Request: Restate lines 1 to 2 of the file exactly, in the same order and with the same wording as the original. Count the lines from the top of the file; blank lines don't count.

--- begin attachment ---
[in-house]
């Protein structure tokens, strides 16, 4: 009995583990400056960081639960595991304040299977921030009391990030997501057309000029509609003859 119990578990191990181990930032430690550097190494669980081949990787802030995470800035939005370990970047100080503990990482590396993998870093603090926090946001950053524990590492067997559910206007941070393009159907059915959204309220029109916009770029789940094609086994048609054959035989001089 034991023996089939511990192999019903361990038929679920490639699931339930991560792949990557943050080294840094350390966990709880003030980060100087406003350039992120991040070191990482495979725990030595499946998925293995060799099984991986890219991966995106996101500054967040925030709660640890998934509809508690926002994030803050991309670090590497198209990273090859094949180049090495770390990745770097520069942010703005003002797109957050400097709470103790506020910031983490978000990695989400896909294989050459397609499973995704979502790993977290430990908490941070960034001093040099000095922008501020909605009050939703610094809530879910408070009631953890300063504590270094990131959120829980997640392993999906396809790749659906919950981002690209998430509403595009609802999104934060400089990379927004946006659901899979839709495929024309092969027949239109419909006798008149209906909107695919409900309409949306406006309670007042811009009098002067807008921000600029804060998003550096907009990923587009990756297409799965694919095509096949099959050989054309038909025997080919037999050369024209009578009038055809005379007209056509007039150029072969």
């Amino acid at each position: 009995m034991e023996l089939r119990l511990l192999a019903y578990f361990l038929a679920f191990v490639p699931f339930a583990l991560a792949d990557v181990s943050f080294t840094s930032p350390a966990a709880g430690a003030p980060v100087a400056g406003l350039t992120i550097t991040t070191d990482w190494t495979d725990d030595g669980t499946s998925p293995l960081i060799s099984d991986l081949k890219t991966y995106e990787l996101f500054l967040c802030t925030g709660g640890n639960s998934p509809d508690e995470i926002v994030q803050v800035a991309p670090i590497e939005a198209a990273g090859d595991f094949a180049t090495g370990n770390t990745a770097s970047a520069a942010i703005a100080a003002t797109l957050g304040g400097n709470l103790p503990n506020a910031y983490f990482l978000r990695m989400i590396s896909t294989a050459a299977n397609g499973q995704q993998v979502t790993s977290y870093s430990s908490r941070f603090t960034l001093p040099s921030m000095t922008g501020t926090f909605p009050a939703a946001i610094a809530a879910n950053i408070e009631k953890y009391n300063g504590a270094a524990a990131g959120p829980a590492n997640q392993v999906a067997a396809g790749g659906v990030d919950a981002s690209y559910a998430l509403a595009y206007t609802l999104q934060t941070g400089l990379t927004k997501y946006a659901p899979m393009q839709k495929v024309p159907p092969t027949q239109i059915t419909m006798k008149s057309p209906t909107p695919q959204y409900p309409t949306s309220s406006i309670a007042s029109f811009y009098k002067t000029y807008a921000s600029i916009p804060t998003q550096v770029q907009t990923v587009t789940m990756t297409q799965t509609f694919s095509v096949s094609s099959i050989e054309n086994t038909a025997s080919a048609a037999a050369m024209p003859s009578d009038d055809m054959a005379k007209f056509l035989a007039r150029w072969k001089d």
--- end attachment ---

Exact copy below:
[in-house]
């Protein structure tokens, strides 16, 4: 009995583990400056960081639960595991304040299977921030009391990030997501057309000029509609003859 119990578990191990181990930032430690550097190494669980081949990787802030995470800035939005370990970047100080503990990482590396993998870093603090926090946001950053524990590492067997559910206007941070393009159907059915959204309220029109916009770029789940094609086994048609054959035989001089 034991023996089939511990192999019903361990038929679920490639699931339930991560792949990557943050080294840094350390966990709880003030980060100087406003350039992120991040070191990482495979725990030595499946998925293995060799099984991986890219991966995106996101500054967040925030709660640890998934509809508690926002994030803050991309670090590497198209990273090859094949180049090495770390990745770097520069942010703005003002797109957050400097709470103790506020910031983490978000990695989400896909294989050459397609499973995704979502790993977290430990908490941070960034001093040099000095922008501020909605009050939703610094809530879910408070009631953890300063504590270094990131959120829980997640392993999906396809790749659906919950981002690209998430509403595009609802999104934060400089990379927004946006659901899979839709495929024309092969027949239109419909006798008149209906909107695919409900309409949306406006309670007042811009009098002067807008921000600029804060998003550096907009990923587009990756297409799965694919095509096949099959050989054309038909025997080919037999050369024209009578009038055809005379007209056509007039150029072969």